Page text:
If you think you’re a science-fiction fan, you might have to think again.
Sir Terry Pratchett ruffled a few feathers recentlywhen he claimed that only ‘people who don’t know what science-fiction is, say that Doctor Who is science-fiction’.
To claim the adventures of Matt Smith and Co. are closer to fantasy than sci-fi might feel like stating the obvious but I’m willing to go further and claim that most of what passes for science-fiction in today’s media actually belongs to the genre’s trickier, more nebulous cousin: science-fantasy.
Before we go any further, let’s define our terms. The Collins English Dictionary defines science-fiction as ‘a literary genre that makes imaginative use of scientific knowledge or conjecture’. Those last four words are key. Yes, the writer has to tell a good story, yes the characters should be well rounded and believable but if the narrative doesn’t mine the challenges and pitfalls of science as sources of drama, it ain’t science-fiction.
So what about fantasy? Collins describes it simply as ‘imagination unrestricted by reality’ which sums up the philosophy behind most modern sci-fi offerings. For all their space ships, aliens and androids, they rarely represent a realistic view of how such things would actually work. Reality is sacrificed to the needs of the plot, as opposed to having the plot develop naturally from the story’s reality.
Many writers have used Arthur C. Clarke’s dictum that ‘any sufficiently advanced technology is indistinguishable from magic’ to cut narrative corners (Russell T. Davies, I’m looking at you) but it would be unfair to dismiss science-fantasy as nothing more than “soft” sci-fi. And, while it’s true that Star Wars casts a shadow over everything from Blake’s 7 to Stargate, science-fantasy enjoys a much longer, richer history than many people realise.
The late 19th Century saw the dawn of a technological revolution, affecting every aspect of western culture. Gas and coal gave way to electricity; the first automobiles appeared in the streets; moving images were successfully captured on film for the first time and the railways brought unprecedented freedom to people at all levels of society.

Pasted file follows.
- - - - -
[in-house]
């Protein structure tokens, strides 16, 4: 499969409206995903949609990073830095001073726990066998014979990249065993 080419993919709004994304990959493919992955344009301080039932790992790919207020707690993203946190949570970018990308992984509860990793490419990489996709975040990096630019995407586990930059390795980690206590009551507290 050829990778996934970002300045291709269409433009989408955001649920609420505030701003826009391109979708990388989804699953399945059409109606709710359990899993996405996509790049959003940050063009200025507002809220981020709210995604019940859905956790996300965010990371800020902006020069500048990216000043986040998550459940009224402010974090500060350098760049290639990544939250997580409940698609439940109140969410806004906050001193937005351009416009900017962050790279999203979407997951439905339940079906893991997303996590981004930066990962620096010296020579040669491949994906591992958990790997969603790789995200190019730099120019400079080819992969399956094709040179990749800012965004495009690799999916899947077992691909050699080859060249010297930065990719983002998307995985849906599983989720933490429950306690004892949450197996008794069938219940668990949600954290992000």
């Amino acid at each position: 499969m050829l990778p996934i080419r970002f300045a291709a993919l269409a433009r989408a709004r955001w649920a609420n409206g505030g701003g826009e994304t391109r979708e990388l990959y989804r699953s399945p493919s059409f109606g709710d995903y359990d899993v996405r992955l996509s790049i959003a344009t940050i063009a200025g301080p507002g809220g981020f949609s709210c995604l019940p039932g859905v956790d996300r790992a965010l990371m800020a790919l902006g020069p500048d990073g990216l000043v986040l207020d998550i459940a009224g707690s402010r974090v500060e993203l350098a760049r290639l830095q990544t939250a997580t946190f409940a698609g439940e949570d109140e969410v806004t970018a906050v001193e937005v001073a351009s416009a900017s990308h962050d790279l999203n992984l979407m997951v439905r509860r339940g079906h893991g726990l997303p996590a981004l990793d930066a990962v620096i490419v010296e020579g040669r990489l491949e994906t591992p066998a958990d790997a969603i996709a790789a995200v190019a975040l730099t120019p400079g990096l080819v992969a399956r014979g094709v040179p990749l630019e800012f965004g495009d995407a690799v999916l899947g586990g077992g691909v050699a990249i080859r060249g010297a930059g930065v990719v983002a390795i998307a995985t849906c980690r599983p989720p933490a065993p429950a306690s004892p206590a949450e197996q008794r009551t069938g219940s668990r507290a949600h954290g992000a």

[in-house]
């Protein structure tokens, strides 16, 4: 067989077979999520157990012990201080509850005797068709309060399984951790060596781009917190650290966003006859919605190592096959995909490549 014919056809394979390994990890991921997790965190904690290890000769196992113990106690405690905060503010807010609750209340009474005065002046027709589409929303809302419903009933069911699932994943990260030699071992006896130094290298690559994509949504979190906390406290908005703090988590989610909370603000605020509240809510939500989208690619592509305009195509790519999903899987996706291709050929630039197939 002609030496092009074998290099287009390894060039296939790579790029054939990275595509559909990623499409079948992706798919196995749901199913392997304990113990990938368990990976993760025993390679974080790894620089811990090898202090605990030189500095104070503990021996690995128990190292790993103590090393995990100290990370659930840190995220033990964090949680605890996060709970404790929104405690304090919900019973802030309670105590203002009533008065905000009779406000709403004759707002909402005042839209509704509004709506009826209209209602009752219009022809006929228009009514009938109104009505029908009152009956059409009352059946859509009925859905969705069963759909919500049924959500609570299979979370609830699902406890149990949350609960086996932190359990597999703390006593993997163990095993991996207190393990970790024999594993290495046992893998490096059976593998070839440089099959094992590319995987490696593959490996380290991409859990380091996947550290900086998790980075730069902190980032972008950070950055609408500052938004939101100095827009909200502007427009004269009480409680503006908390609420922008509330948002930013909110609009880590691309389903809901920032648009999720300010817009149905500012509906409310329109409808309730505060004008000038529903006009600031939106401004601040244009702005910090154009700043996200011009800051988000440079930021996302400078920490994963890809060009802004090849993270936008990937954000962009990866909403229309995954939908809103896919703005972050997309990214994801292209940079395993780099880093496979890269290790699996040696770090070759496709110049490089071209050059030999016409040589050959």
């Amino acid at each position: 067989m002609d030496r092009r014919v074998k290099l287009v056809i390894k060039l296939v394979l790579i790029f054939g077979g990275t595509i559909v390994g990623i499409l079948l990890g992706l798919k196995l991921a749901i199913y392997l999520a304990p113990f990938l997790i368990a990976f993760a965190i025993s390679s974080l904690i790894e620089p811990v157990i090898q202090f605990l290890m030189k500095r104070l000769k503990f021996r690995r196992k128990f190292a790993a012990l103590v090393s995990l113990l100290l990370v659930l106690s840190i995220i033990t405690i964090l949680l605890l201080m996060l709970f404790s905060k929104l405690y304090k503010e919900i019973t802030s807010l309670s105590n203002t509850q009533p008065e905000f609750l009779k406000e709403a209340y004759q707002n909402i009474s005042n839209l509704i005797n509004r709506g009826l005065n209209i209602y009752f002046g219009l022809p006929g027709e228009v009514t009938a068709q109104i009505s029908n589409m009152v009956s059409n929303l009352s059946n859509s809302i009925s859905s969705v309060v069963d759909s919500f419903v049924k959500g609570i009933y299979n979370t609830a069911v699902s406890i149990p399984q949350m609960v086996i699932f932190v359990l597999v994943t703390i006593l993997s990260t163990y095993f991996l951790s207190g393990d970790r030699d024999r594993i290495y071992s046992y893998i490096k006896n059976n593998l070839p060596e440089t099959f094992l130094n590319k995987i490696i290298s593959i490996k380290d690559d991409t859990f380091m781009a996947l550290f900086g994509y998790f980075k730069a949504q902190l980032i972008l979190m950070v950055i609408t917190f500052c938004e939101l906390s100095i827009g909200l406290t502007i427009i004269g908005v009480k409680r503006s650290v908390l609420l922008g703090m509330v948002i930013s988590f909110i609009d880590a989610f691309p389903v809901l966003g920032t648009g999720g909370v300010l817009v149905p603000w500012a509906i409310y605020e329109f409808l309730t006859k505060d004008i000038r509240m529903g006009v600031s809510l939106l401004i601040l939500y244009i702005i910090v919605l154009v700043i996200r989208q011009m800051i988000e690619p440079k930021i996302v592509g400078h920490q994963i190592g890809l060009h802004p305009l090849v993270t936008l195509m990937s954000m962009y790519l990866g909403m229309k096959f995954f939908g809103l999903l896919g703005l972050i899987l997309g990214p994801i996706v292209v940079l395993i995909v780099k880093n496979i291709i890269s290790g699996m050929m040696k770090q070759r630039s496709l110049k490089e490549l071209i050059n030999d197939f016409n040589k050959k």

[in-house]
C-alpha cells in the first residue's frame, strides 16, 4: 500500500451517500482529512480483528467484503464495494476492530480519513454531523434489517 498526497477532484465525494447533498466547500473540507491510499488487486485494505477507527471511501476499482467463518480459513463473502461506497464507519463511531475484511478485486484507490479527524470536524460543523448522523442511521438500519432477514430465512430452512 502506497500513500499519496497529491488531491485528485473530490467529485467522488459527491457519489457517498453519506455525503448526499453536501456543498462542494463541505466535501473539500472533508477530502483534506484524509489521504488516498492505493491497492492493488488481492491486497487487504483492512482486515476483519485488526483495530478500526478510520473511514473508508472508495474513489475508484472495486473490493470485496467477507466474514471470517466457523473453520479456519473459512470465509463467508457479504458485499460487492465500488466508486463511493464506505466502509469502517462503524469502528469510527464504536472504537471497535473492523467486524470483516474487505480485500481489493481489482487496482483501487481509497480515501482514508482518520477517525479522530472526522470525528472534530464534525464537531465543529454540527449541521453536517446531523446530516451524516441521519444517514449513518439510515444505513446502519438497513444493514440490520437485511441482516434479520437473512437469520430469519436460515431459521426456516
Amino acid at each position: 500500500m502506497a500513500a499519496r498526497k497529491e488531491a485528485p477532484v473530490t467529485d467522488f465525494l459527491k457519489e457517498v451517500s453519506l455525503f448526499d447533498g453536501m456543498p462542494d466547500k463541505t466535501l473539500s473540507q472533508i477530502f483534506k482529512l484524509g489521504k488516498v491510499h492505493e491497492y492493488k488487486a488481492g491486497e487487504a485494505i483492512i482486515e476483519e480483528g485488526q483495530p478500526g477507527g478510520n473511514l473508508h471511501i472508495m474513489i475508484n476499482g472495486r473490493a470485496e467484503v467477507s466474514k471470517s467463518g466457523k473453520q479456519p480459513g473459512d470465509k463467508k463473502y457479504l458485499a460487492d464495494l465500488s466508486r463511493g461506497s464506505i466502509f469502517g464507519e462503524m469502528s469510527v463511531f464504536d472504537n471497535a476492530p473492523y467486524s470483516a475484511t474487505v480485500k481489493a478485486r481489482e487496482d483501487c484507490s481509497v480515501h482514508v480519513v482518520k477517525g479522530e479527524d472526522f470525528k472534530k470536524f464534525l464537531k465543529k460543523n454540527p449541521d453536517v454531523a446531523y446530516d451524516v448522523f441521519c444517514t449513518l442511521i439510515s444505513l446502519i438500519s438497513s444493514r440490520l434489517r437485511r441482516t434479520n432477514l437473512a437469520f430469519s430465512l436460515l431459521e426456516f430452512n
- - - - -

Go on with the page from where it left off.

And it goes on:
It’s only natural that such a time should give birth to new literary genres and, sure enough, in 1865, Jules Verne published From the Earth to the Moon
, a light hearted adventure story in which a group of American entrepreneurs attempt to launch a trio of astronauts to the moon.
From the start, it’s clear that Verne did his homework; not only did he accurately calculate the time needed to reach
the moon, he also pinpointed the locations best suited to a launch – his astronauts blast off from Florida, on almost exactly the same latitude as NASA’s Apollo missions, a century later. Angles of ascent and escape velocities are also explained, as are the practicalities of returning a space capsule to Earth.It’s textbook science-fiction. The adventure springs from the scientific challenges facing the characters and their resourcefulness in overcoming them.Compare this to another lunar voyage; The First Men in the Moon
, by H.G. Wells (1901). Perhaps wary of re-tracing Verne’s steps, he avoids dealing with the physics of a moon launch thanks to Cavorite, a miracle substance able to defy gravity. The process of creating Cavorite is neatly sidestepped with a self-deprecating flourish;
‘I am no scientific expert, and if I were to attempt to set forth in the highly scientific language of Mr Cavor the aim to which his experiments tended, I am afraid I should confuse not only the reader but myself… If only I had taken notes.’
Wells isn’t being lazy – he simply has a different goal in mind to Verne. The physical journey to the moon is less important than the moral journey undertaken by the characters upon finding themselves amongst the ancient race of Selenites beneath the lunar surface. In fact, the whole story bears a striking resemblance to many traditional rural folktales, in which a hapless mortal gains entry to the idyllic underworld of the fairy folk and, through his own corrupt nature, brings about some calamity that results in his expulsion. It’s the story of Adam and Eve fleeing Eden, dressed in scientists’ lab coats.It’s this difference in focus that defines the genre for me. True science-fantasy isn’t simply a watered-down version of science-fiction – it’s the modern successor to the folktales and mythologies of the past. The old tales are being re-told to suit the philosophies of their time.Why the change? There are practical reasons, of course – most writers aren’t scientists and want to tell a story without having to take a physics degree first. But since the Enlightenment, western civilisation has moved away from its traditional spiritual beliefs towards a more existential, rationalistic viewpoint. We may not believe in the supernatural any more, but we clearly haven’t dispensed with the role it filled in our cultural conscience. If fairies seem absurd, we’ll use aliens instead. Find magic and miracles and bit hard to swallow? Then psychic abilities and superpowers can fill the gap.
So who cares if the idea of a dimensionally transcendental police box makes no sense whatsoever? It’s simply a means to an end; the latest wardrobe to Narnia.
Science-fiction should seek to blaze new trails as our knowledge of the universe expands, telling stories that would not have been previously possible. Science-fantasy, meanwhile, must always keep one foot in the past, reminding us where we’ve come from, as much as where we might be going.